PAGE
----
Every year, about 108 billion pounds of food goes to waste — that’s nearly 40% of all food in the United States! One contributing factor is the limited selection of meat cuts consumed by the average person. Ground beef, chicken breast, and bacon are among the most popular cuts found in grocery stores, and few people venture into the wonderful variety of options beyond that.
Nose-to-tail cooking involves preparing and consuming every edible part of an animal, rather than discarding all but a small portion. The process is ethical and respectful to the life of the animal. Making use of every cut available contributes to a more sustainable food system, while introducing us to new flavors and expanding our culinary knowledge. For us at Central Grazing Company, cooking all lamb cuts is in line with our values of producing meat in a way that respects and benefits the planet.
Lamb meat is from sheep that are 6 to 12 months old. Mutton is meat from a sheep that is over a year old– more than likely a sheep that is 3 years old.
Lamb has five primals: the shoulder, shank, breast, rack, loin, and leg:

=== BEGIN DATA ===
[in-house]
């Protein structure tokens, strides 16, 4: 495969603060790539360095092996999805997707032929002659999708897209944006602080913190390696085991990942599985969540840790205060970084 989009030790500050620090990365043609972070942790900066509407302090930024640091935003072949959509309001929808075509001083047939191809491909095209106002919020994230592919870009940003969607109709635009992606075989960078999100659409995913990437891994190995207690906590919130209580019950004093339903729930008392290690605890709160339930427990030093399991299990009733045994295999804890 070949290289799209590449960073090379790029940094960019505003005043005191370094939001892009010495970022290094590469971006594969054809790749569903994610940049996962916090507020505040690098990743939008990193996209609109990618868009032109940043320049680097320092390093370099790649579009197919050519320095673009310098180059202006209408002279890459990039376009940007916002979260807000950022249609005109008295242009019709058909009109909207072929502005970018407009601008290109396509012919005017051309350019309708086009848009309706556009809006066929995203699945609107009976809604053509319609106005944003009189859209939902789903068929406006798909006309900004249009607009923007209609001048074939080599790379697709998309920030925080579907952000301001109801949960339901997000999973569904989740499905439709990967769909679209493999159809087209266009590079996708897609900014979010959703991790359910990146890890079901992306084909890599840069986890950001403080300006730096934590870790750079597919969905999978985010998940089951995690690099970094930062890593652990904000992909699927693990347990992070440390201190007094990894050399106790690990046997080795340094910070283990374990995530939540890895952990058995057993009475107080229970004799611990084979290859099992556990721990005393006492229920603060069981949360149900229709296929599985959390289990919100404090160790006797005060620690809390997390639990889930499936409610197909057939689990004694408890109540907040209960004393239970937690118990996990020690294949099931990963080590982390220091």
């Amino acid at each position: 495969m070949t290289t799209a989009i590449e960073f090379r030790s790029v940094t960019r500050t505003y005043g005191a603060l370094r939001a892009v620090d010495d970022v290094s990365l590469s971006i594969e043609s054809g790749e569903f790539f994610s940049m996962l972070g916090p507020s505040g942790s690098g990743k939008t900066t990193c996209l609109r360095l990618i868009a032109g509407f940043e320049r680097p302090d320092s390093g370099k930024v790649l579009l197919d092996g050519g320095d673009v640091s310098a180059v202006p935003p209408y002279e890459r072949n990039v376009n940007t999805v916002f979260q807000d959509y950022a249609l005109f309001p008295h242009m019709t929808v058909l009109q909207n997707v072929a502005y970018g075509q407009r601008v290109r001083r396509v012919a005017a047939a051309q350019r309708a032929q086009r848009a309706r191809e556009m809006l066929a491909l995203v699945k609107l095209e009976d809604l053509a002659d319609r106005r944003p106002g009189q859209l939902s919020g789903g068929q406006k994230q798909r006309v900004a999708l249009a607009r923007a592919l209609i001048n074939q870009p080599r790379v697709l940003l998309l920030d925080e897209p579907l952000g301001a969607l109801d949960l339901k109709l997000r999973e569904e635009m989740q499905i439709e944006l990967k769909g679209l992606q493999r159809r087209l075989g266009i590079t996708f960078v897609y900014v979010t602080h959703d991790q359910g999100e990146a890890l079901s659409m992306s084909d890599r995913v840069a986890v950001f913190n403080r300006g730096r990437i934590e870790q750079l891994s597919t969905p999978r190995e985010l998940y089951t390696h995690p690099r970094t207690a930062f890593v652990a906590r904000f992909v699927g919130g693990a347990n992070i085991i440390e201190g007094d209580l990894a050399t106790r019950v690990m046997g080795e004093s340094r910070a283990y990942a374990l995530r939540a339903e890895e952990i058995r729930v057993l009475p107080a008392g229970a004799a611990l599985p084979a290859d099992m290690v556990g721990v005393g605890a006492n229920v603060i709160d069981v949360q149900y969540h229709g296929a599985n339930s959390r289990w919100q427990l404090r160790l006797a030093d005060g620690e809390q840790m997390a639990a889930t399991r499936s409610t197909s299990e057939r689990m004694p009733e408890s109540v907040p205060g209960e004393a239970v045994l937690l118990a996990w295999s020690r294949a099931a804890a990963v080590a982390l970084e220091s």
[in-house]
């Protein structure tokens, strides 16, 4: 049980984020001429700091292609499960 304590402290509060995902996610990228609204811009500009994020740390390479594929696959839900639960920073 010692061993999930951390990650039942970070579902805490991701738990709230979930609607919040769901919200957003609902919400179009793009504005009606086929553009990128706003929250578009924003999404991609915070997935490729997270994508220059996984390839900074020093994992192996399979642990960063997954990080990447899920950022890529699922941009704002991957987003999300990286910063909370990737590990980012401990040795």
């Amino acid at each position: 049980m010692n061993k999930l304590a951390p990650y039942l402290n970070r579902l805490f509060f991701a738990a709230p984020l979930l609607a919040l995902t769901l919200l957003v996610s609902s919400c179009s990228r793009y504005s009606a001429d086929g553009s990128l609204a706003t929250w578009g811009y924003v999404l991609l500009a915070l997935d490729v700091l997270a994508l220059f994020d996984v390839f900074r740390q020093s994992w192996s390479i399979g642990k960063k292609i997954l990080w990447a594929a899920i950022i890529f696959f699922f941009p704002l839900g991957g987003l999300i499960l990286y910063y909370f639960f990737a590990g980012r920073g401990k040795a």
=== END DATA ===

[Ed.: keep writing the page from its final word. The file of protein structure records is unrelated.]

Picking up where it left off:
The lamb shoulder includes the upper portion of the front leg and the shoulder blade as well as the neck.
The lamb breast is a cut from the belly that is good for beginners and renders a lot of fat during cooking.
The lamb rack is taken from the ribs of the lamb; the ribs can be separated to cook as individual chops or cooked as a whole rack.
The lamb loin is portioned from the short loin that sits toward the back of the lamb, between the leg and the rack.
The lamb leg is the largest cut from the upper thigh of the lamb above the shank. The boneless rump sits at the top of the leg, between the leg and the loin.
The lamb shank is a cut taken from the lower part of the back legs that contain a lot of collagen.
The three most common methods of cooking lamb are grilling, roasting, and braising. Grilling (or barbecuing) is a great cooking method for lamb chops and burgers. Braising involves browning the meat before covering and cooking slowly with a little liquid on the stove or in the oven. Oven roasting is best for tougher cuts like shoulder. Many lamb cuts are often cooked with woody herbs, such as rosemary and thyme, and generously seasoned with garlic and salt. Mint and wine are often incorporated into lamb recipes.
Ultimately, how you choose to prepare most lamb cuts will depend on your preferred level of doneness, which can be determined with the cooking temperature chart below:
The shoulder is a larger cut from the top front of the leg which means it is also a hardworking part of the lamb. Being a leaner, hardworking area of the animal, the shoulder is ideal for braised roasts; the chops cut from the shoulder can be cooked quickly or seared. Lamb shoulder is best cooked bone-in to help tenderize the meat to impart flavor. Lamb shoulder is a go-to crowd pleaser!